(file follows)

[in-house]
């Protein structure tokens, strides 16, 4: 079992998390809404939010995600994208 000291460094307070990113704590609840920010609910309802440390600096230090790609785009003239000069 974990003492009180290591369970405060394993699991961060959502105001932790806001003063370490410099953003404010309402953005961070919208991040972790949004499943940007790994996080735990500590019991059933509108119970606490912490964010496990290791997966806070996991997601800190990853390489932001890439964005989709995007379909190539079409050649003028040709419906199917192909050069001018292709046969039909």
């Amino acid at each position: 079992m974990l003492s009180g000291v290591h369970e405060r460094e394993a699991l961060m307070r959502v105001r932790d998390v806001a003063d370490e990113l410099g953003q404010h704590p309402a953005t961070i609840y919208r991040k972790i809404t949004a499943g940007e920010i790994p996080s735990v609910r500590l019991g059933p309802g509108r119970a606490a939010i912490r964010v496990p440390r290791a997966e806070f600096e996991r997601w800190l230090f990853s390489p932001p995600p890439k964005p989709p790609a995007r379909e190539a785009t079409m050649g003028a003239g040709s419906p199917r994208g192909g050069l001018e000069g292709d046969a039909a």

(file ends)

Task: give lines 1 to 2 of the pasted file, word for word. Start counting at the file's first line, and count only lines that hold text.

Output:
[in-house]
């Protein structure tokens, strides 16, 4: 079992998390809404939010995600994208 000291460094307070990113704590609840920010609910309802440390600096230090790609785009003239000069 974990003492009180290591369970405060394993699991961060959502105001932790806001003063370490410099953003404010309402953005961070919208991040972790949004499943940007790994996080735990500590019991059933509108119970606490912490964010496990290791997966806070996991997601800190990853390489932001890439964005989709995007379909190539079409050649003028040709419906199917192909050069001018292709046969039909």